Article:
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need for us to join forces, to absolutely and totally defeat it. civilized nations will crush the terrorists, block their funding, strip them of their territory and drive them out of this earth. >> one of the things that the president was most pleased about was getting a commitment from arab nations and other muslim nations around the world to dry up the financing for terrorists. terrorism was one of the topics and climate change. the president making news on climate change, tweeting i will make my final decision on the paris accord. he has been mulling whether or not the united states should stay in the paris accord of 2015 or withdraw. the president is concerned adhering to the protocols in that hearing may call the united states to fall behind
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china and jobs and manufacturing. according to his chief advisor gary cohn thinking on the paris climate accord and whether or not the united states should stay in has been quote, evolving. listen to what he said a short time ago. >> there was a very frank exchange of views on climate. i think the president made it very clear that he's, you know, he's spending time on the topic. he's spending time on climate, he's spending time on the paris agreement. he's not made a final decision on paris. he continues to study. >> there are a lot of competing pressures for the president. on one side emppa administratio, and on the other hand he's got gary cohn and jared kushner. we don't know until next week.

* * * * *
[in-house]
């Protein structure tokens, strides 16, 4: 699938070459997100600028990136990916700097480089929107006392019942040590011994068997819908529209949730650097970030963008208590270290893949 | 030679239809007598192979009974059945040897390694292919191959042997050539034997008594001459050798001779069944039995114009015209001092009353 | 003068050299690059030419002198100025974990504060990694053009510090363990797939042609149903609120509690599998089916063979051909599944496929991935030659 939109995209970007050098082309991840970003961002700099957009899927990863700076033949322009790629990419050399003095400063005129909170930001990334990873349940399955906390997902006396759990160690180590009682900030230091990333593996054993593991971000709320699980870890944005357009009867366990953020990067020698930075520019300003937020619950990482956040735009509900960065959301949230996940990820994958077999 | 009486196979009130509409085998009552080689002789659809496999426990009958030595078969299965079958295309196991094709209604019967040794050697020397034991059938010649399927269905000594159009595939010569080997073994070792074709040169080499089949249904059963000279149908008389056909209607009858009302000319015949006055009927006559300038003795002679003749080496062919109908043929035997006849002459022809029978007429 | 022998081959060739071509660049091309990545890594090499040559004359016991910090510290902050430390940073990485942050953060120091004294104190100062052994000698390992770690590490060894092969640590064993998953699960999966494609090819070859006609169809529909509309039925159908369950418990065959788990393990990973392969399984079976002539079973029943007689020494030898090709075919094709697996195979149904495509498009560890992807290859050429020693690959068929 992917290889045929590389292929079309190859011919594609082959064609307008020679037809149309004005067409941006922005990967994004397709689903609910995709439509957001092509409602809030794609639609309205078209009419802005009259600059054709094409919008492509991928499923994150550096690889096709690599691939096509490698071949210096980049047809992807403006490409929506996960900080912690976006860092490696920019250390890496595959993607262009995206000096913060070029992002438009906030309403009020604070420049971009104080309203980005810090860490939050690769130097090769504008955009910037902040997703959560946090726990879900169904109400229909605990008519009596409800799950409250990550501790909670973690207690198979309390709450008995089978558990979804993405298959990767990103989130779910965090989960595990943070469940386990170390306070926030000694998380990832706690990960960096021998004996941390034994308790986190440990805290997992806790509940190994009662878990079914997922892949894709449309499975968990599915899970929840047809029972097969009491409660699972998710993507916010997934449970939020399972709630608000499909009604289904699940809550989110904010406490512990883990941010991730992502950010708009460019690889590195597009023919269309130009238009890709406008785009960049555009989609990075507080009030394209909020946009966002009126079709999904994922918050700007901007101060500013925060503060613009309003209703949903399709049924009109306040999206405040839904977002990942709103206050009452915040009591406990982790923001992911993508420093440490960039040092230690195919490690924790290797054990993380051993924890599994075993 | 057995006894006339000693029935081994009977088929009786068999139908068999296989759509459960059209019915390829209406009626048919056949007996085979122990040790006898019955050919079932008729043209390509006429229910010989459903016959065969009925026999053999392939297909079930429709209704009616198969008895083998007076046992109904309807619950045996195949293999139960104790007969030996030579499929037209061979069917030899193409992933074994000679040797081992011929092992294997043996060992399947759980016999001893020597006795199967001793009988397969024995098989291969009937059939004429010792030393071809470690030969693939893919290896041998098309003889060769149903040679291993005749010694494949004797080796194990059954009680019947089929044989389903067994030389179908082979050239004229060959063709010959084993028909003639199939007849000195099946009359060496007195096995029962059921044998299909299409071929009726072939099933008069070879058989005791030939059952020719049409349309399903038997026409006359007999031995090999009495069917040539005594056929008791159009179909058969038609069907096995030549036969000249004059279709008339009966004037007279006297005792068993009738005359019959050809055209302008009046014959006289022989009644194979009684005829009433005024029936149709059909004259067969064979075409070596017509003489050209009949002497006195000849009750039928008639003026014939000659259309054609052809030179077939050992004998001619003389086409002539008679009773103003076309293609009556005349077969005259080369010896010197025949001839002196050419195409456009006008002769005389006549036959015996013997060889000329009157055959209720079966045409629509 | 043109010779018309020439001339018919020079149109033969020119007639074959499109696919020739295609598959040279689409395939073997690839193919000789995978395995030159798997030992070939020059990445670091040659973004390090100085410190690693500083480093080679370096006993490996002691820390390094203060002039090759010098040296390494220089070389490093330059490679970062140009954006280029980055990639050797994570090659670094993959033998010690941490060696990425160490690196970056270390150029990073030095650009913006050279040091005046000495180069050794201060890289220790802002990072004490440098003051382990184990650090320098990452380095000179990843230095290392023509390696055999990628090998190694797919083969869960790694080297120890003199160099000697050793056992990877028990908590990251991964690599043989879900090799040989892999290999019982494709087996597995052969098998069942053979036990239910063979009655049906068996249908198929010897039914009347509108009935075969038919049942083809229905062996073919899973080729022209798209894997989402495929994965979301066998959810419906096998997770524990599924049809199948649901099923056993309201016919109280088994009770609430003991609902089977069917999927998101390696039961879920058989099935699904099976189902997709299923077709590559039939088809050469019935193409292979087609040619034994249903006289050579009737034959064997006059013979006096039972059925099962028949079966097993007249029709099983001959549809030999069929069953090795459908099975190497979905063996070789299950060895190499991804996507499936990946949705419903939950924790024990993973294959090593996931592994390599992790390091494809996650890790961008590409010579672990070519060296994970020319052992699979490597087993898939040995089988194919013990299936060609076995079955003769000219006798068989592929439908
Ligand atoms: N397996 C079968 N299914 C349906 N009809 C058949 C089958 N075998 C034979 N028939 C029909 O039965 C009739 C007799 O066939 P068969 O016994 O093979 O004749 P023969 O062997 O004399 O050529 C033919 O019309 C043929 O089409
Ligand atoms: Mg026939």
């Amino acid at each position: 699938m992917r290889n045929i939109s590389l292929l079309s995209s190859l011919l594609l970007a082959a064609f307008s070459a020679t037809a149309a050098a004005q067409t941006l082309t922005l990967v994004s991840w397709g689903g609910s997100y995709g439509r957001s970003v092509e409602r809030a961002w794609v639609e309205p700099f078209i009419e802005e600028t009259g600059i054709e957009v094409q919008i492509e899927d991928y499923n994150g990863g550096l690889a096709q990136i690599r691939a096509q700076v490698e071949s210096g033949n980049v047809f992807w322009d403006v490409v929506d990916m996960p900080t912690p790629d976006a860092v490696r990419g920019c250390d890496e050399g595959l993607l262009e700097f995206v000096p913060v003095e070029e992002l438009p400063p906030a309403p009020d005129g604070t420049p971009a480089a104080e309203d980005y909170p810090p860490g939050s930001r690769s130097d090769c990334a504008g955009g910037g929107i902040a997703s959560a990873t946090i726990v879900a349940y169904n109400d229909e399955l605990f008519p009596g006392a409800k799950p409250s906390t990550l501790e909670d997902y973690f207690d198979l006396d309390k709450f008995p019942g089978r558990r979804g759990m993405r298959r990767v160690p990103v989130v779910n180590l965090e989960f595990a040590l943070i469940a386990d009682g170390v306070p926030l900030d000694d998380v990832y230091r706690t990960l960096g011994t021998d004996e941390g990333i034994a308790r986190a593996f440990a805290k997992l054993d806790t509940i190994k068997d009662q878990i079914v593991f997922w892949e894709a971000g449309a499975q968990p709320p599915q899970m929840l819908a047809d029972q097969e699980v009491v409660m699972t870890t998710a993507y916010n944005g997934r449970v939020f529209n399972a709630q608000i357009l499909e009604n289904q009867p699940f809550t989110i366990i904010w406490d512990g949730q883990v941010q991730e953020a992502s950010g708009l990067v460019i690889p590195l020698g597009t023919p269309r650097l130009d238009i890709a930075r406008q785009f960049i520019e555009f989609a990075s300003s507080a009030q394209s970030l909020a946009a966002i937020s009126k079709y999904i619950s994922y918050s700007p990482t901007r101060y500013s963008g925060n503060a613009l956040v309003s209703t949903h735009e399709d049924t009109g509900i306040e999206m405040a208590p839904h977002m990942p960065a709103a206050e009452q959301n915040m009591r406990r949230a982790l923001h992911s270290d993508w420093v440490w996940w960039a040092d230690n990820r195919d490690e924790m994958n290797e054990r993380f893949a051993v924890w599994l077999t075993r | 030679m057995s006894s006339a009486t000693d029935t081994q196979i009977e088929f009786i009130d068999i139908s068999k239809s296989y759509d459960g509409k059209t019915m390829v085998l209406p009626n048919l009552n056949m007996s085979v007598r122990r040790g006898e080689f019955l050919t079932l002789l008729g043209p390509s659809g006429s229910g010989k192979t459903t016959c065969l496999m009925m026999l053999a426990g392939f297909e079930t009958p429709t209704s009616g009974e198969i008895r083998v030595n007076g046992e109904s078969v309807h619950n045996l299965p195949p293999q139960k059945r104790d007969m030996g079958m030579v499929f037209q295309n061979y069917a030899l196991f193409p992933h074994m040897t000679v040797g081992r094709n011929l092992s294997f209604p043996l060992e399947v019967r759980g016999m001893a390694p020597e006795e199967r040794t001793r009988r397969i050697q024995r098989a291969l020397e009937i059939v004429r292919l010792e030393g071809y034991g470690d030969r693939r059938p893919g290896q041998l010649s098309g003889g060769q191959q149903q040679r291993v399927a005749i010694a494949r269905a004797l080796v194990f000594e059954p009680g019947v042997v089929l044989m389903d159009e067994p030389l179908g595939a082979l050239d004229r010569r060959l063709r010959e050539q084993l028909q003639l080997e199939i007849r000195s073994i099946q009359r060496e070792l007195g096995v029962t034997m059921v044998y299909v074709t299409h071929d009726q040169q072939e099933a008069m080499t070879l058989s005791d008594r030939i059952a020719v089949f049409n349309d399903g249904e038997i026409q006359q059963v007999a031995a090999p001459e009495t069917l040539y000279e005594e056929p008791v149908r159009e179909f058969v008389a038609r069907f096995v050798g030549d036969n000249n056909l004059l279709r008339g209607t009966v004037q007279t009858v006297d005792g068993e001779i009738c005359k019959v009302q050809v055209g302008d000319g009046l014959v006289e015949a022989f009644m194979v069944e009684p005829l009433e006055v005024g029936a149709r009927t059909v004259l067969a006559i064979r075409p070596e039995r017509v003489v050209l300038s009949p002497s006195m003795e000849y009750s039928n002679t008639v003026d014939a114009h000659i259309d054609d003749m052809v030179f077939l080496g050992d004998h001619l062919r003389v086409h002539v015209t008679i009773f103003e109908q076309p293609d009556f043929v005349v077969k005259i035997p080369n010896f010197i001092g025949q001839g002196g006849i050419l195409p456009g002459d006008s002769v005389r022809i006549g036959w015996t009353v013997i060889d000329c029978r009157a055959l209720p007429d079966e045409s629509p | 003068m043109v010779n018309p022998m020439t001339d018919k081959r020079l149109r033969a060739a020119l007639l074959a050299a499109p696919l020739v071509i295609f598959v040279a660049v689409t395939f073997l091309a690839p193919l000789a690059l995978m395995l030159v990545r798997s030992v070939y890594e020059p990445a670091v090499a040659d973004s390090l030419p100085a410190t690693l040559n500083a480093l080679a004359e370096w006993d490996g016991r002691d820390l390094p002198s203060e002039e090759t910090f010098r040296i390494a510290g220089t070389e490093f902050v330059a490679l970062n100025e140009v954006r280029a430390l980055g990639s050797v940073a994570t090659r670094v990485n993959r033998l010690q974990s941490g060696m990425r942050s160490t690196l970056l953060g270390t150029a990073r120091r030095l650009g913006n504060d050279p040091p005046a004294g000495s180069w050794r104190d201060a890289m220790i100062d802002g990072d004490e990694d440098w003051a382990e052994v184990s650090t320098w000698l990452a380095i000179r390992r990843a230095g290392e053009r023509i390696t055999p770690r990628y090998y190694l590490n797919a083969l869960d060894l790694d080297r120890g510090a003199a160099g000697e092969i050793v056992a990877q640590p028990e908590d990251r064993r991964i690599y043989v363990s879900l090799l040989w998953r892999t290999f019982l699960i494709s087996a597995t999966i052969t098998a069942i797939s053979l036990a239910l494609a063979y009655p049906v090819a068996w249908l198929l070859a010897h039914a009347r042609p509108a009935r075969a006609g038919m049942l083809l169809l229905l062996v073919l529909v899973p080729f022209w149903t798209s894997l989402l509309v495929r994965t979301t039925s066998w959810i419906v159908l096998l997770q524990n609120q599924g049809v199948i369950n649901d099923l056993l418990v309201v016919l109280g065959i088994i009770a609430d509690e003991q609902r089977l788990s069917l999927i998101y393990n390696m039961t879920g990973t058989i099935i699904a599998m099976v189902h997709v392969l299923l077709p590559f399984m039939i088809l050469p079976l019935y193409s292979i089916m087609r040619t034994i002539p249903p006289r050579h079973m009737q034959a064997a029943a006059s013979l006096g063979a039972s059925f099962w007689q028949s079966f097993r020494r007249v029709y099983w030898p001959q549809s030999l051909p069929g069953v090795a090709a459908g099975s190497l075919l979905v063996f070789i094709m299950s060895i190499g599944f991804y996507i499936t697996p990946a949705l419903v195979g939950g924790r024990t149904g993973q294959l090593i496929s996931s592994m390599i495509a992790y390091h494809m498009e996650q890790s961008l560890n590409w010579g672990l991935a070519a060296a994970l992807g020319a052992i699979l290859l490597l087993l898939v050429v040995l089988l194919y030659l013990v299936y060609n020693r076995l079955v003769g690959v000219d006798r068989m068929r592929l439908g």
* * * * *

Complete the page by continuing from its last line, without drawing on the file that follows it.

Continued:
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>> he'll have a long time to think about it on the flight west. you do win the back stop sweepstakes. safe travel homes. a little more insight, let's bring in army green beret, you've listened to him and studied his trip abroad as well. what do american allies and for that matter, enemies know about us and know about president trump that they didn't know at the beginning of this trip? >> well, leland, i think one of the biggest take aways, certainly that i took and i did listen to that speech, actually, i thought it was a great speech, i was moved by the story of the american sailor that earned the medal of honor, but i think the take away is that president trump is a man that is certainly, when it comes to n.a.t.o. and collective security and the burden sharing, you know, what he said on the campaign trail and what he said in, you know,